It is unlawful to harass a person (an applicant or employee) because of that person’s sex. Harassment can include “sexual harassment” or unwelcome sexual advances, requests for sexual favors, and other verbal or physical harassment of a sexual nature.
Harassment does not have to be of a sexual nature, however, and can include offensive remarks about a person’s sex. For example, it is illegal to harass a woman by making offensive comments about women in general.
Both victim and the harasser can be either a woman or a man, and the victim and harasser can be the same sex.
Although the law doesn’t prohibit simple teasing, offhand comments, or isolated incidents that are not very serious, harassment is illegal when it is so frequent or severe that it creates a hostile or offensive work environment or when it results in an adverse employment decision (such as the victim being fired or demoted).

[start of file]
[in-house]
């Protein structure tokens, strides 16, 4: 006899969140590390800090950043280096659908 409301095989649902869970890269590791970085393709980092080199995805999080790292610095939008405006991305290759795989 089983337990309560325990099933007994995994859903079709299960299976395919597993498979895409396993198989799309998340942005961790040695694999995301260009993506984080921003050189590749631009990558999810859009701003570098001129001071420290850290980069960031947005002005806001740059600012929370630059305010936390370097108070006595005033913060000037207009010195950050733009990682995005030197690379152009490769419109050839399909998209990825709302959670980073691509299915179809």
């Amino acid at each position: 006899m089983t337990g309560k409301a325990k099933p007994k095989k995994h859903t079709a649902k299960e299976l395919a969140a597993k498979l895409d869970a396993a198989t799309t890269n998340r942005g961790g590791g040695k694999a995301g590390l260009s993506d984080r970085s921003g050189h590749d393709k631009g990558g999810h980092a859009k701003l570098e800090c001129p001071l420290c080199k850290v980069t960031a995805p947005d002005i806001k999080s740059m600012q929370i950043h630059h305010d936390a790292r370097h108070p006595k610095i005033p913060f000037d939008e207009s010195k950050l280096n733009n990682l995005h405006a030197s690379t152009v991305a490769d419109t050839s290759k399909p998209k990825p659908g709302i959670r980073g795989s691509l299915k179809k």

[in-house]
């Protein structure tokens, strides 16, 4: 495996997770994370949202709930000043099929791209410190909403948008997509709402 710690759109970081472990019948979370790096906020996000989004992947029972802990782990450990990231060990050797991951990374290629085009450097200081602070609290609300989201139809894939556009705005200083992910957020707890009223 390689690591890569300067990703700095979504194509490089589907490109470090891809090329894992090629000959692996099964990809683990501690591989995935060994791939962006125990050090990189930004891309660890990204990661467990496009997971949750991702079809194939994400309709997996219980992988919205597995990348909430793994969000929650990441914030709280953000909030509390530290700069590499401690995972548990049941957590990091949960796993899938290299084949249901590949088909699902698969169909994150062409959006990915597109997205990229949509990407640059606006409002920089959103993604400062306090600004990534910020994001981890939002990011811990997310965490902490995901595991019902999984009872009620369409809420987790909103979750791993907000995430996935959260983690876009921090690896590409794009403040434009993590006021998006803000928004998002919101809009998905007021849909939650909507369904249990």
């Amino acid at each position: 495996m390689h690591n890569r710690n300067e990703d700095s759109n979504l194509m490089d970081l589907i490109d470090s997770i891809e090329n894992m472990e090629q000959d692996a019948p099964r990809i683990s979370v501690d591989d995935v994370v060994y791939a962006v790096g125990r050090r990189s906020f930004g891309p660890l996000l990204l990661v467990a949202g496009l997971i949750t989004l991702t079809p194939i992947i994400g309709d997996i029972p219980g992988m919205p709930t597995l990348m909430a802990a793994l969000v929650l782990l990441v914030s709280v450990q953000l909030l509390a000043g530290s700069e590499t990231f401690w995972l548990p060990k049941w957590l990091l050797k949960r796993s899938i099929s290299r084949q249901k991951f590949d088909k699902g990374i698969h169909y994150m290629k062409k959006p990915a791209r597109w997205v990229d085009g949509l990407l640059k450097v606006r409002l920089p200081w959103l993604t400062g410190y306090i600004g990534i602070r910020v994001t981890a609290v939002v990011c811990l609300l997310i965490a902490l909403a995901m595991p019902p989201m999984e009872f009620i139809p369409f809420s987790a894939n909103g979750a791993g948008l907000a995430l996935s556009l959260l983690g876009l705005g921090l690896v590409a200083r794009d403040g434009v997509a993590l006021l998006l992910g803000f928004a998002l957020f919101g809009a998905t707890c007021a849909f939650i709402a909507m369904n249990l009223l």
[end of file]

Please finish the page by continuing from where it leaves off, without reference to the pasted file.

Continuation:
The harasser can be the victim's supervisor, a supervisor in another area, a co-worker, or someone who is not an employee of the employer, such as a client or customer.source
There were a few salesperson, sales managers and sales executive in my department. They usually stayed in the office for a short while but during that time, they liked to come near to me.
When they needed information, they would come close to me and that's fine provided they didn't touch me. When they did, I would tell them off.
Even my boss was very protective of me. He could see through the office glass window. On one occasion the sales manager simply sat near me. My boss saw it and he came out of his office and warned him, "Don't disturb her!"
Since then, I could work peacefully without any disturbance from those guys..
I missed this boss..Wonder where is he now?